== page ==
President Obama updated the American people Saturday on the possibility of a military strike in Syria, saying any military action could not come without more thorough investigation into allegations of chemical weapons use.
In an address to the American people on Saturday, Obama gave an update regarding how to proceed in Syria. As he made his address, U.N. inspectors are returning from Syria where they collected evidence on an alleged chemical weapons attack.
“The aim of the game here, the mandate, is very clear — and that is to ascertain whether chemical weapons were used and not by whom,” U.N. spokesman Martin Nesirky said on Saturday.
The prospect of military intervention in Syria comes days after the alleged chemical weapons attack by Syrian President Bashar al-Assad against the rebel-controlled neighborhoods in Damascus. The White House released a report on Friday that the August 21 nerve gas attacks killed 1,429 people, including 426 children.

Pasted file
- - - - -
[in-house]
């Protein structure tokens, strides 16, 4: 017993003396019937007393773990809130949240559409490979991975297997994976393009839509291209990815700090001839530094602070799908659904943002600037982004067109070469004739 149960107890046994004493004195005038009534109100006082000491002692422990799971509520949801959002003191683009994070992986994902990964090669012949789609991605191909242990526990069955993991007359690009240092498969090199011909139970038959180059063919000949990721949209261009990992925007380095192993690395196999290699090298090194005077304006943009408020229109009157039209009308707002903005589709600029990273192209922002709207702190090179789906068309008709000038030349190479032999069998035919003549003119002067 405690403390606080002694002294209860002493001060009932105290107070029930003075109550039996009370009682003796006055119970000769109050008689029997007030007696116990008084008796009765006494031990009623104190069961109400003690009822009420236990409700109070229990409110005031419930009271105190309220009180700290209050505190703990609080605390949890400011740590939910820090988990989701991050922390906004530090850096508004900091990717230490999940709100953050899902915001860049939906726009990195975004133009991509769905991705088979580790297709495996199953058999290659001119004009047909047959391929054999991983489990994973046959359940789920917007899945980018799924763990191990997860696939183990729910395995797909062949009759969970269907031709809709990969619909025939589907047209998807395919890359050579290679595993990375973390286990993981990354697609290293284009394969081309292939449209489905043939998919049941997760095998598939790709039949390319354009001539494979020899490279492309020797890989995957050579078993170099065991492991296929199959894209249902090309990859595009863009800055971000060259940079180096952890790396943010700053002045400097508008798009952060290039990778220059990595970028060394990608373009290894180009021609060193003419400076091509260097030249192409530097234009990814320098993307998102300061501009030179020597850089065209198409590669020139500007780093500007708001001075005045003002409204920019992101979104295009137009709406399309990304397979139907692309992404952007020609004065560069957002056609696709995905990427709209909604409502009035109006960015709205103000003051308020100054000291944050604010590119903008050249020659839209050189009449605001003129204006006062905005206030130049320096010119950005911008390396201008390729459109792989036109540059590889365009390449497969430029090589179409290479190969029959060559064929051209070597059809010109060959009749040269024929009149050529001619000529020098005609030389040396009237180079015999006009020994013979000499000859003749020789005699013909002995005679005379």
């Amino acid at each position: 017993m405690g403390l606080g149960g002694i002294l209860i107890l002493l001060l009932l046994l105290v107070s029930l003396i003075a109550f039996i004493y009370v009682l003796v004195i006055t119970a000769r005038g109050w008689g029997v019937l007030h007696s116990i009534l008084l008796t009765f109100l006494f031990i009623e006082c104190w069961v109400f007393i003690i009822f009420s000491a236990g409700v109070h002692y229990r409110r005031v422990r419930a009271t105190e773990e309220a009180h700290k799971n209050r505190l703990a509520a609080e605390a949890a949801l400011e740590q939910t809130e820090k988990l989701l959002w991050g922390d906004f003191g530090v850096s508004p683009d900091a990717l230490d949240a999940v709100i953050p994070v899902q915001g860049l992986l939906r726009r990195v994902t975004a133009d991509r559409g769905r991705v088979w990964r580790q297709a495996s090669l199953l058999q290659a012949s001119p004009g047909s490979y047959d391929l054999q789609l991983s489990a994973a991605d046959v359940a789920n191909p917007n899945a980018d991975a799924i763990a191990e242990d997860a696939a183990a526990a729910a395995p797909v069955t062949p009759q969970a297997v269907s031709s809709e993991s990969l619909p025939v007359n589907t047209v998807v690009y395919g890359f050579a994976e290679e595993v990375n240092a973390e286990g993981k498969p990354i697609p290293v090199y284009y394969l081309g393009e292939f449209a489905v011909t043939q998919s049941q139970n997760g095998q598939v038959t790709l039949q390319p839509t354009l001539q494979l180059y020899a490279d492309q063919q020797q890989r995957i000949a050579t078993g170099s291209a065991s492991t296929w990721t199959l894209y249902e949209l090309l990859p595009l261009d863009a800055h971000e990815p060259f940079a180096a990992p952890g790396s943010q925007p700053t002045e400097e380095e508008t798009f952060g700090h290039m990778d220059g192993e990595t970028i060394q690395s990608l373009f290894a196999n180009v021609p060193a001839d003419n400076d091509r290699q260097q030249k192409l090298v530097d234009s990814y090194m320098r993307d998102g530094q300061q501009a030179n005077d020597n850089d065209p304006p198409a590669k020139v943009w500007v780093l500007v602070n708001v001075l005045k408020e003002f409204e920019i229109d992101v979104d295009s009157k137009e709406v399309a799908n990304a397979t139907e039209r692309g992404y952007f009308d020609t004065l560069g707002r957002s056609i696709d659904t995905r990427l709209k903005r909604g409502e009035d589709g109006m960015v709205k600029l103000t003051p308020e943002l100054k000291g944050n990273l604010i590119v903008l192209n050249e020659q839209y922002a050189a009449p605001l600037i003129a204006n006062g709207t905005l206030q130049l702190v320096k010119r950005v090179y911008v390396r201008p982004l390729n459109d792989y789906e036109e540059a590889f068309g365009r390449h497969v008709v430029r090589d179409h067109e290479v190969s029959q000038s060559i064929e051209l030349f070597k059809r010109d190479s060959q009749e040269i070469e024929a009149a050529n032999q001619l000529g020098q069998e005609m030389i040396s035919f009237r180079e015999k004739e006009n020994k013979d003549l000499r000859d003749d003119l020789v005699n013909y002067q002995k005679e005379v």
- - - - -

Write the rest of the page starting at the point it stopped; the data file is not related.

Polls have shown that the American people are wary of military intervention in Syria. A poll from NBC News found that nearly 80 percent of Americans want President Obama to seek approval from Congress before authorizing military strikes.
But the alleged chemical weapons attack in Damascus seems to have changed opinions a bit. A survey this week by Ipsos/Reutres found that 53 percent of people oppose intervention in Syria, down from 60 percent the previous week. Support for an attack in Syria rose from 9 percent last week to 20 percent this week.
While President Obama is weighing the prospect of American military action in Syria, in the UK members of Parliament rejected a motion to intervene in the nation’s civil war.